Congruence and quality: Cincinnati hospitals investing in new facilities, information technology
The healthcare market in Cincinnati remains competitive and the focus, hospital executives say, is on quality as a number of area hospitals are choosing to adopt the same electronic health-record system.
“That's a testimony to people really trying to improve quality,” says James May, president and CEO of Cincinnati-based Mercy Health Partners. “You're going to have a remarkable congruence of providers, which all are engaged in managing health to its greatest positive effect toward patients.”
According to May, a number of hospitals and health systems in Cincinnati plan to adopt an EHR system developed by Epic Systems Corp., a Verona, Wis.-based health IT provider, including Mercy Health Partners, an eight-hospital system owned by Catholic Health Partners.
“What we're creating is a network of care that's ready to improve the value equation in terms of access, improving quality and lowering costs so that we give people a great value for their care,” May says. “That's really indicative of the region.”
Like many other health systems in Ohio, Mercy Health Partners reported an increase in charity care in recent years. May says that roughly 8% of the system's revenue was charity care. Five years ago, he says, charity care made up less than 6% of the system's revenue.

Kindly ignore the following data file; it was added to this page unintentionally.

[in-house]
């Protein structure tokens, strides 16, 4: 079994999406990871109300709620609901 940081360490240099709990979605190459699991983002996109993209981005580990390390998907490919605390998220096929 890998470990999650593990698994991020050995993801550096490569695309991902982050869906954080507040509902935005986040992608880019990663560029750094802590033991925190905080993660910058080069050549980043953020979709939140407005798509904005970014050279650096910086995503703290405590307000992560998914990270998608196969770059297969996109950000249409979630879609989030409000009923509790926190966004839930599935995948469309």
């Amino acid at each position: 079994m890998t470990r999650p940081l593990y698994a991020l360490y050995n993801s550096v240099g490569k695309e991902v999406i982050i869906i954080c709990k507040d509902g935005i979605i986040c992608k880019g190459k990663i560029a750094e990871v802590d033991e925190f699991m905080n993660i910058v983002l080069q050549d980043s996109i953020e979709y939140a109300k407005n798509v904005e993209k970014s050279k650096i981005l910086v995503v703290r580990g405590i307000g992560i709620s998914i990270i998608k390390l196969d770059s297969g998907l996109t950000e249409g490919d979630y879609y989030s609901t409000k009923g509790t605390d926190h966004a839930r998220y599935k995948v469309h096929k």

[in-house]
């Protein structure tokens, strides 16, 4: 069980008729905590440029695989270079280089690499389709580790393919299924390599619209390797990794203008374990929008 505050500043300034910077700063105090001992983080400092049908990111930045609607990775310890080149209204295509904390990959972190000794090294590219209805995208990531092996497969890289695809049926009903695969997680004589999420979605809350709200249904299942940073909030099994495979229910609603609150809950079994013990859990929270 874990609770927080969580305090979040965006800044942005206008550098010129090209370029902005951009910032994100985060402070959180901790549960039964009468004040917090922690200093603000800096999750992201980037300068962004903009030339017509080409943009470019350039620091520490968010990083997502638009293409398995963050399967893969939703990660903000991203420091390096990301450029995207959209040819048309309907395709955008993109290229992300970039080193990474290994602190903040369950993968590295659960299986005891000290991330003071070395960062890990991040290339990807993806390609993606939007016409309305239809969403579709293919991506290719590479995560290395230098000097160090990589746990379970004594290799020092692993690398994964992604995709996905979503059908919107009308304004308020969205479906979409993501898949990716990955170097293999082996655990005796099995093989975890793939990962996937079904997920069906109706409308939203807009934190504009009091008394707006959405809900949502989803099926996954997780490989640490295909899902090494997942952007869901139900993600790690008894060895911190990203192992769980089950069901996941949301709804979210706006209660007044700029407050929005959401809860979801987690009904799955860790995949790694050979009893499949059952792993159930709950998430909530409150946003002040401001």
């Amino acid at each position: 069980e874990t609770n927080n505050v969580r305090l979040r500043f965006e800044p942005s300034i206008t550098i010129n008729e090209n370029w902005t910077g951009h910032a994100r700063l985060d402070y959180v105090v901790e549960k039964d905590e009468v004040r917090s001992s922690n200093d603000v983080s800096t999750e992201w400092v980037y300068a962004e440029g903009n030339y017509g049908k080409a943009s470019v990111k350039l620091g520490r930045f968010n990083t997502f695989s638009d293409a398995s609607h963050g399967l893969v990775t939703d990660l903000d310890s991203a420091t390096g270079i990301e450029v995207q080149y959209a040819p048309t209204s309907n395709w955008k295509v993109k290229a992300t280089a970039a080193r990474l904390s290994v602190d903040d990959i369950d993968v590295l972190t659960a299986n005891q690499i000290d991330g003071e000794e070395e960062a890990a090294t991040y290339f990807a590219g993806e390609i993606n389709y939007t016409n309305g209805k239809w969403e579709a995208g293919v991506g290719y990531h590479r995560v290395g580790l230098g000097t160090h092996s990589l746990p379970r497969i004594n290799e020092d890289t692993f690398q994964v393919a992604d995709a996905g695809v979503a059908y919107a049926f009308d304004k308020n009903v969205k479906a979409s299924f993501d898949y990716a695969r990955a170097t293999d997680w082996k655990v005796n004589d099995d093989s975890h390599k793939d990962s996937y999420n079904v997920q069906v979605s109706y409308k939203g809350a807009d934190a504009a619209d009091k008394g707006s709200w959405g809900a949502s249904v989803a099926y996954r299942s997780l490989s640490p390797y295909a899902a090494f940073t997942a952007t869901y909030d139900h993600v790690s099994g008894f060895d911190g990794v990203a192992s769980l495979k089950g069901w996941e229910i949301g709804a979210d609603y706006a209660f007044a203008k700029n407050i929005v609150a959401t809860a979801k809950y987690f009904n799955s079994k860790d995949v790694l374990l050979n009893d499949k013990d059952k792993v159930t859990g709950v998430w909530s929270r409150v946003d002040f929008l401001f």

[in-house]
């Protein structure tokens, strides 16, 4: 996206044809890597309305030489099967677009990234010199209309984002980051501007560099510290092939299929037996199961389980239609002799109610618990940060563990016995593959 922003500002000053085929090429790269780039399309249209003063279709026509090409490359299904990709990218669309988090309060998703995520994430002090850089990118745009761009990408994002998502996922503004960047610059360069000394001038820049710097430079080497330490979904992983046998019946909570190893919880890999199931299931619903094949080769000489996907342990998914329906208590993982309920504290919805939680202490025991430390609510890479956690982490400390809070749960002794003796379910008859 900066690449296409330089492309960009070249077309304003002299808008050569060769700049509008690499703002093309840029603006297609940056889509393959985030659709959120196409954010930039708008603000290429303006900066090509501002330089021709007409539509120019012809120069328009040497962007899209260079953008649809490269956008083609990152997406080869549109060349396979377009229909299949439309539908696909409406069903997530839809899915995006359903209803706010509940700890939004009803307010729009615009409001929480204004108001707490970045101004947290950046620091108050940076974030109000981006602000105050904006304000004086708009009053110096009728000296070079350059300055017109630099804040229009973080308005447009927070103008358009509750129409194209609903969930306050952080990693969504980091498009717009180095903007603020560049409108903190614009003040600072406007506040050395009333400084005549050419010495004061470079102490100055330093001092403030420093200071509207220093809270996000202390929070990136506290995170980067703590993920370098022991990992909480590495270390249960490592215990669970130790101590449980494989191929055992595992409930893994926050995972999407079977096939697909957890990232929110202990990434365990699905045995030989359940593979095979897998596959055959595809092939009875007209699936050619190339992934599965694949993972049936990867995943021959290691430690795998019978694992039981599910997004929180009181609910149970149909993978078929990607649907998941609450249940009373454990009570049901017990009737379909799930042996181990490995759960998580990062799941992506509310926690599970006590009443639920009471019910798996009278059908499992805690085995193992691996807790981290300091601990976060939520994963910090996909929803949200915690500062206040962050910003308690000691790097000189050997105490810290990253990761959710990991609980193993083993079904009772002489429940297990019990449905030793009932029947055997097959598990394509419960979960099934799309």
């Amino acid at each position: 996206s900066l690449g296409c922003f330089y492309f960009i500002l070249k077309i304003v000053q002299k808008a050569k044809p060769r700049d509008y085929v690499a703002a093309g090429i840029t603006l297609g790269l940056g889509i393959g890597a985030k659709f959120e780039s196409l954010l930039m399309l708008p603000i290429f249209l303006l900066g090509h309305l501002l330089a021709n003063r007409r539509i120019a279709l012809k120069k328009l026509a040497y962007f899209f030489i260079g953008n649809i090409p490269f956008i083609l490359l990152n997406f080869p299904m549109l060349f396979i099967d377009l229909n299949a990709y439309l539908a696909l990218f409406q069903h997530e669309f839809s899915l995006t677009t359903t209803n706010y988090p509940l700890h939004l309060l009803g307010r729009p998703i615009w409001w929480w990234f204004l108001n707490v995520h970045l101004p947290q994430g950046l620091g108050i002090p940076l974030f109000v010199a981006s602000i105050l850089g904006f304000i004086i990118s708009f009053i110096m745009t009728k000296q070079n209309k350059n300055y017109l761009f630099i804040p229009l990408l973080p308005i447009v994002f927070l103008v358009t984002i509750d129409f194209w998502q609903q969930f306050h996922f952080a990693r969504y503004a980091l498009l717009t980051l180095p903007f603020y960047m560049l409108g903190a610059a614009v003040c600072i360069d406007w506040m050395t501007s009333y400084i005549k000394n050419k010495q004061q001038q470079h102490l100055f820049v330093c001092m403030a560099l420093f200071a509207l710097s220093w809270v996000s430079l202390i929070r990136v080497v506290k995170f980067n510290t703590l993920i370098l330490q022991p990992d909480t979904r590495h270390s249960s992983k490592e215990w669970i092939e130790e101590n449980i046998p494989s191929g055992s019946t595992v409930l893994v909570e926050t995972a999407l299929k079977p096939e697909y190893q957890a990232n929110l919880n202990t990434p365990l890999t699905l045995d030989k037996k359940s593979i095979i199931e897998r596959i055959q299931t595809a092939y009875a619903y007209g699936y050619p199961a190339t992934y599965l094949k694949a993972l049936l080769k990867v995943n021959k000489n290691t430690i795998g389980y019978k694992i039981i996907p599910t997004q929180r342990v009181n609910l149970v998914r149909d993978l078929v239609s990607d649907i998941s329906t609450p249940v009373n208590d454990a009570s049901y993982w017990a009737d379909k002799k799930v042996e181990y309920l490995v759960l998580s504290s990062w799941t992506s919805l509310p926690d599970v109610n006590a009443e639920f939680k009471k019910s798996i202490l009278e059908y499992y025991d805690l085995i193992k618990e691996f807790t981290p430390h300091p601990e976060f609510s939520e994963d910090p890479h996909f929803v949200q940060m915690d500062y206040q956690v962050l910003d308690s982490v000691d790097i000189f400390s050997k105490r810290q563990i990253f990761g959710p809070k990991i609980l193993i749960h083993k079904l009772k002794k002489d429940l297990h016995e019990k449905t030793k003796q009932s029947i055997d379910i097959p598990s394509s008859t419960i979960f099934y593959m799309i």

“We have seen that increase due to the recession,” he notes, “although I would say Cincinnati has a fairly broad economic base and wasn't affected as greatly as some of the other areas of Ohio.”
The health system continues to move ahead with investments, including a $300 million full-service medical center called Mercy Hospital West. The project will combine two inpatient, acute-care hospitals into the medical center, which will also offer physicians' offices, free-standing emergency rooms, rebuilt ambulatory facilities and women's centers.
“What we're doing is creating a comprehensive network of care on the West side of Cincinnati all the way to the Indiana border,” May says. “That's a huge investment for our company.”
Jim Castle, president and CEO of the Ohio Hospital Association, says that one of the ongoing challenges for hospitals in the region is ensuring funding for major building projects and health information technology investments. He adds that many of the state's independent community hospitals have to turn to outside investors or deals with health systems.
“We've not seen the effects at this point of the decline on construction and if you will, capital markets being available for the hospitals,” Castle says.
Mercy's parent company recently made a deal with Franklin, Tenn.-based Community Health Systems for it to acquire a three-hospital system in northeast Pennsylvania owned by Cincinnati-based Catholic Health Partners. And, in 2010, CHP acquired Jewish Hospital, a 209-bed hospital also based in Cincinnati.
In June, Mercy Health Partners named Mike Stevens president and market leaders for its operations on the West side of Cincinnati. May says the system has started to name its hospital presidents market leaders.
“We're really thinking about people in a broader sense,” he adds “The traditional role of the executive managing that pile of bricks and mortar called a hospital, that's important, but it transcends that. We're having these market leaders focus as much outside the walls of the hospital on the continuum of care and network of care as inside the walls.”